Women with fibromyalgia have altered trunk posture and are unable to maintain trunk position, a Spanish study shows.
The research, titled “Impaired Trunk Posture In Women With Fibromyalgia,” appeared in the journal Spine.
The symptoms of fibromyalgia, including chronic widespread musculoskeletal pain, joint stiffness, chronic fatigue, and altered postural control, combined with a sedentary lifestyle, contribute to poor static posture in these patients.
Past studies have explored the link between altered trunk posture and the onset of fibromyalgia. Specifically, research has shown that patients with fibromyalgia have a higher percentage of spinal positional alterations, namely hyperkyphosis, commonly referred to as hunchback, and forward-pitched posture.
Although fibromyalgia is normally characterized using questionnaires or scales, trunk posture can be assessed with objective tools. Evaluating a person’s trunk posture could help doctors design more appropriate therapeutic strategies, the study’s authors said. Also, treating postural disorders could ease muscular and articular rigidity of the spine, which would limit pain and improve patients’ ability for daily and work activities.
The research team compared the postures of 118 women with fibromyalgia with 110 healthy controls to determine whether posture assessment could help characterize the condition. Scientists also evaluated the impact of sedentary behavior on trunk posture.
Researchers assessed the participants’ thoracic kyphosis (curvature), forward head position, and shoulder position. Also, they evaluated maximum shoulder protraction, or reaching forward, and the ability to maintain the cervical and thoracic angles, which is a strategy to assess if trunk muscles are able to maintain a sitting position.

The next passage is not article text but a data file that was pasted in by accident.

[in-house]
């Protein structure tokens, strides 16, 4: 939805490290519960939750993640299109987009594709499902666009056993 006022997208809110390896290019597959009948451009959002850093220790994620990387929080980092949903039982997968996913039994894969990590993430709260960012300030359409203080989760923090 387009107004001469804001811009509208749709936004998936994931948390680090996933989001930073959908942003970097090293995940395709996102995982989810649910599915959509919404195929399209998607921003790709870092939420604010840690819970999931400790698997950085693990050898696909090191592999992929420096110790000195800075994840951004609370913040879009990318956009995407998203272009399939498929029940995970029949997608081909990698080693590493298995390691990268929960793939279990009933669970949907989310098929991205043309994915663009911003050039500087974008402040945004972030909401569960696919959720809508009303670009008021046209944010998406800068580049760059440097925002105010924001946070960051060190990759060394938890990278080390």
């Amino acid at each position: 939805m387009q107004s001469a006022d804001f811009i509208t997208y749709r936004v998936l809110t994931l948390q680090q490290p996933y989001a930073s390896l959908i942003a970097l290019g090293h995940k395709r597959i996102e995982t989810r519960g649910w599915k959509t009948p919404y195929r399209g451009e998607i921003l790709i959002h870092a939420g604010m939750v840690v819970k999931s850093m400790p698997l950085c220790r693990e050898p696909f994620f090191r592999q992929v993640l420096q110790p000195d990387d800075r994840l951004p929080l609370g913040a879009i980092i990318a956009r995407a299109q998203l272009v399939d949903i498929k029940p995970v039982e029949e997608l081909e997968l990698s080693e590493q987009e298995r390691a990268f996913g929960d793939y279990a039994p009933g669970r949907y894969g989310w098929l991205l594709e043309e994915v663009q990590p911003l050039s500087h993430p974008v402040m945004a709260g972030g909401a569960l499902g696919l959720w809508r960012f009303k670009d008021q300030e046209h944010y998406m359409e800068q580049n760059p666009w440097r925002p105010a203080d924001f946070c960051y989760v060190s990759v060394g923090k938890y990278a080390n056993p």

Results showed that fibromyalgia patients have larger thoracic kyphosis and static shoulder protraction, as well as a lower craniovertebral angle – positioning the head abnormally forward – along with maximum protraction.
Patients with fibromyalgia also showed an impaired ability to maintain cervical and thoracic angles, or an upright trunk position, over the five-minute period they were required to remain seated while performing a distracting task. These results agree with earlier findings and may correlate with pain, the authors stated.
Having a sedentary lifestyle did not affect trunk posture in fibromyalgia, the study found.
To better understand the mechanisms involved in altered trunk posture in women with fibromyalgia, the authors suggested that relating trunk posture impairment with muscle activity and properties could be important.
Fibromyalgia patients “present an altered trunk posture and an inability to maintain trunk position,” the researchers wrote. They added that the lack of influence of lifestyle draws attention to the relevance of developing specific treatment programs for these women.
“Our data speculatively support that a posture of alertness sustained by certain postural muscles when a subject persistently maintains such posture, may – at least in part – be responsible for the painful symptoms,” the team wrote.